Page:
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Long-term capital gains are taxed at more favorable rates than ordinary income. The current long-term capital gains tax rates are 0%, 15%, and 20%, while the rates for ordinary income range from 10% to 39.6%. However, big changes could be coming to the tax brackets in 2017, and your long-term capital gains tax rate could be affected. Here's what you need to know about the current capital gains tax structure, and what could change for 2017.
The current 2017 capital gains tax rates
First of all, there are two types of capital gains tax rates. Short-term capital gains are profits made on investments you sell that were held for one year or less, and they are taxed as ordinary income. On the other hand, long-term capital gains, which are profits made on investments you owned for over a year and then sell, are taxed at lower rates.
Your long-term capital gains tax rate depends on your marginal tax rate, or tax bracket, and you can find a full guide to the 2017 brackets here. Once you know your marginal tax rate for your income level and tax filing status, you can match it to your long-term capital gains tax rate in this table:
In addition, high-income taxpayers are assessed an additional 3.8% tax on certain investment income, as part of the Affordable Care Act.
Our new president might make a change
President-elect Donald Trump has proposed that we keep the current long-term capital gains tax rates of 0%, 15%, and 20% but proposes that we reduce the number of tax brackets from seven to three. With a Republican-controlled Congress whose tax plan is quite similar, he has a strong chance of making these changes in 2017.
Trump's simplified and consolidated tax brackets, and their corresponding long-term capital gains tax rates are:
Data source: www.donaldjtrump.com
Notice that there is no more "head of household" or status, nor is there a "marriage penalty" -- that is, the single tax brackets are now exactly half of those for married joint filers. Many people who have enjoyed the more favorable head-of-household tax brackets would be classified as "single" and could see their long-term capital gains tax rate increase.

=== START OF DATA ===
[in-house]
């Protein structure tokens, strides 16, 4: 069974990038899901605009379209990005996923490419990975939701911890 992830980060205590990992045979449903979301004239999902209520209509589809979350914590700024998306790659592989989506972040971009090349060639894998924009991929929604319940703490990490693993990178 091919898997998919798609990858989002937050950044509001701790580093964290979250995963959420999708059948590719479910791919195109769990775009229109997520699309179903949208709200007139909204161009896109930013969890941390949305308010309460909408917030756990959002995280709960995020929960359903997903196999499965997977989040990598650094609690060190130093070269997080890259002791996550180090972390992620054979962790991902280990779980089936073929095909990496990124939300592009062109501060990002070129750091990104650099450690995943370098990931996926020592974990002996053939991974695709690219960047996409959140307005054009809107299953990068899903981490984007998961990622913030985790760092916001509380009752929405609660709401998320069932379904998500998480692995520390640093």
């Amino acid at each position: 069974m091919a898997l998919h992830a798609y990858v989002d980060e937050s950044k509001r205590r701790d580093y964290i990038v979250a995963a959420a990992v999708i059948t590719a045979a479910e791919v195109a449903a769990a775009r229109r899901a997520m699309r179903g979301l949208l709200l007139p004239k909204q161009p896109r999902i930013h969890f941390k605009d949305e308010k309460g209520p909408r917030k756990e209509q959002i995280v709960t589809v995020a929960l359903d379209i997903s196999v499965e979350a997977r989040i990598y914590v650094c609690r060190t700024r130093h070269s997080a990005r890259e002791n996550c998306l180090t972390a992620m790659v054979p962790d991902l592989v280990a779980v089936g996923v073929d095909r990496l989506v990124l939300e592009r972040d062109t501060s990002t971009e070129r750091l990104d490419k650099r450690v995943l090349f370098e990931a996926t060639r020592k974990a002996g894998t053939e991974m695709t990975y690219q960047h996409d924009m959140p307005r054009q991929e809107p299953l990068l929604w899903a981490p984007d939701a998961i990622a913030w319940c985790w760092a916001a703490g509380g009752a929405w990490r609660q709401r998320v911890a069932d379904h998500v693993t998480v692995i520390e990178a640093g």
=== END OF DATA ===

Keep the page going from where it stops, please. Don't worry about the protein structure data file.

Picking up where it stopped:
In addition, since Trump and most of his Republican allies have made it clear that they intend to repeal the Affordable Care Act, the 3.8% investment income tax on high-earners would cease to exist.
A couple of things to notice. For the majority of taxpayers, long-term capital gains taxes would either stay the same or decrease. However, notice that the income threshold for Trump's highest (33%) bracket is significantly lower than the highest tax bracket currently. This means that a lot more people would be included in the 20% long-term capital gains rate under the new plan.
What this could mean to you
If President-elect Trump's new tax brackets go into effect, the impact on your long-term capital gains tax rates, if any, depends on your income and tax filing status.
For those currently in the top tax bracket, the elimination of the 3.8% additional investment income tax could be a nice benefit, so it may be a good idea to hold off selling investments, if possible, until 2017.
Finally, be aware that there's no guarantee that Trump's proposed tax changes will be passed in 2017, and if they are, there's no guarantee that they will be retroactive to Jan. 1, 2017. Therefore, it's important to be aware of and to understand both long-term capital gains tax possibilities for the 2017 tax year.
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